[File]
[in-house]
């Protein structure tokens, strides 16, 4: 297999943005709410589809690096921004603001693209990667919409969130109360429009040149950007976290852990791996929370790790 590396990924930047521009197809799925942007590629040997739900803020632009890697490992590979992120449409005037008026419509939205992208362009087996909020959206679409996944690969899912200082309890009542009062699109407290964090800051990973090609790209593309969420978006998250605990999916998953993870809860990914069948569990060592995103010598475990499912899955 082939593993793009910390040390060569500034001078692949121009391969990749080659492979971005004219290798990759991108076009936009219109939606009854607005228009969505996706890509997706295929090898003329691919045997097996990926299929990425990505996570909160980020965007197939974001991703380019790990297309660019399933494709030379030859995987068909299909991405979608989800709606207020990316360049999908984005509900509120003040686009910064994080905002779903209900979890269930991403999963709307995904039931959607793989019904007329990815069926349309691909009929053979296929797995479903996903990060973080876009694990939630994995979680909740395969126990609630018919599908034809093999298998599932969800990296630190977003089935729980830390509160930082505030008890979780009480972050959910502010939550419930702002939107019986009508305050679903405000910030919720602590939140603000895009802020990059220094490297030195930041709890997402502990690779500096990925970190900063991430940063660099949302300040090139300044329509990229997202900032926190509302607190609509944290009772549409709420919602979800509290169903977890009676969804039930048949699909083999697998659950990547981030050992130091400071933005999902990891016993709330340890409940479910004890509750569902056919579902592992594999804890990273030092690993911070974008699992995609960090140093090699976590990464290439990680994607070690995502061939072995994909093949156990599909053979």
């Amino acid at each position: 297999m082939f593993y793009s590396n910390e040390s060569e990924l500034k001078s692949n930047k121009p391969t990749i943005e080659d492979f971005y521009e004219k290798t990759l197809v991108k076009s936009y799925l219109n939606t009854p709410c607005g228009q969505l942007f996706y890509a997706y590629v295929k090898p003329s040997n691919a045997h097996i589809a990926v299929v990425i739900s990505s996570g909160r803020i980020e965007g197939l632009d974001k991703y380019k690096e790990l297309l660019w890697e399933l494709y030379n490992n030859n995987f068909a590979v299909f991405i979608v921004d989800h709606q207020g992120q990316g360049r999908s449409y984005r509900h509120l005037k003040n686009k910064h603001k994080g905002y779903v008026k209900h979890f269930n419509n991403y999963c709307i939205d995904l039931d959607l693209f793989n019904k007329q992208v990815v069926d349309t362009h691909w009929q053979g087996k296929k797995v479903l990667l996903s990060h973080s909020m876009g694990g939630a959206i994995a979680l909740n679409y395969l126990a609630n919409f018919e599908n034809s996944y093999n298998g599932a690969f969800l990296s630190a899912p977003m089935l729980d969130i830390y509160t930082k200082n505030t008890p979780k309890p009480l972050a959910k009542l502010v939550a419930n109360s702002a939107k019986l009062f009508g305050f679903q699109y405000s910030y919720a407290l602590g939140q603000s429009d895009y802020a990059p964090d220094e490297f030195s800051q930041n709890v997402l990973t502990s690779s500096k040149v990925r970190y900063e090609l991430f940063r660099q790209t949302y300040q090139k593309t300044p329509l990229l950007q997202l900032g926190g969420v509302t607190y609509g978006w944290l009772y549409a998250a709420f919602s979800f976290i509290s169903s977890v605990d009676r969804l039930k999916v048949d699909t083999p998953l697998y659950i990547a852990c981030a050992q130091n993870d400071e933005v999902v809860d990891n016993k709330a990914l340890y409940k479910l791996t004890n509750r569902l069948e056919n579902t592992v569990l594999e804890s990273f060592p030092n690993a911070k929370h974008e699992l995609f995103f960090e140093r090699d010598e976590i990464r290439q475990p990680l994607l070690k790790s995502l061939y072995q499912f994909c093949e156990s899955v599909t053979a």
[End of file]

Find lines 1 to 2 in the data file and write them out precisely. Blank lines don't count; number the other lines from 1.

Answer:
[in-house]
């Protein structure tokens, strides 16, 4: 297999943005709410589809690096921004603001693209990667919409969130109360429009040149950007976290852990791996929370790790 590396990924930047521009197809799925942007590629040997739900803020632009890697490992590979992120449409005037008026419509939205992208362009087996909020959206679409996944690969899912200082309890009542009062699109407290964090800051990973090609790209593309969420978006998250605990999916998953993870809860990914069948569990060592995103010598475990499912899955 082939593993793009910390040390060569500034001078692949121009391969990749080659492979971005004219290798990759991108076009936009219109939606009854607005228009969505996706890509997706295929090898003329691919045997097996990926299929990425990505996570909160980020965007197939974001991703380019790990297309660019399933494709030379030859995987068909299909991405979608989800709606207020990316360049999908984005509900509120003040686009910064994080905002779903209900979890269930991403999963709307995904039931959607793989019904007329990815069926349309691909009929053979296929797995479903996903990060973080876009694990939630994995979680909740395969126990609630018919599908034809093999298998599932969800990296630190977003089935729980830390509160930082505030008890979780009480972050959910502010939550419930702002939107019986009508305050679903405000910030919720602590939140603000895009802020990059220094490297030195930041709890997402502990690779500096990925970190900063991430940063660099949302300040090139300044329509990229997202900032926190509302607190609509944290009772549409709420919602979800509290169903977890009676969804039930048949699909083999697998659950990547981030050992130091400071933005999902990891016993709330340890409940479910004890509750569902056919579902592992594999804890990273030092690993911070974008699992995609960090140093090699976590990464290439990680994607070690995502061939072995994909093949156990599909053979």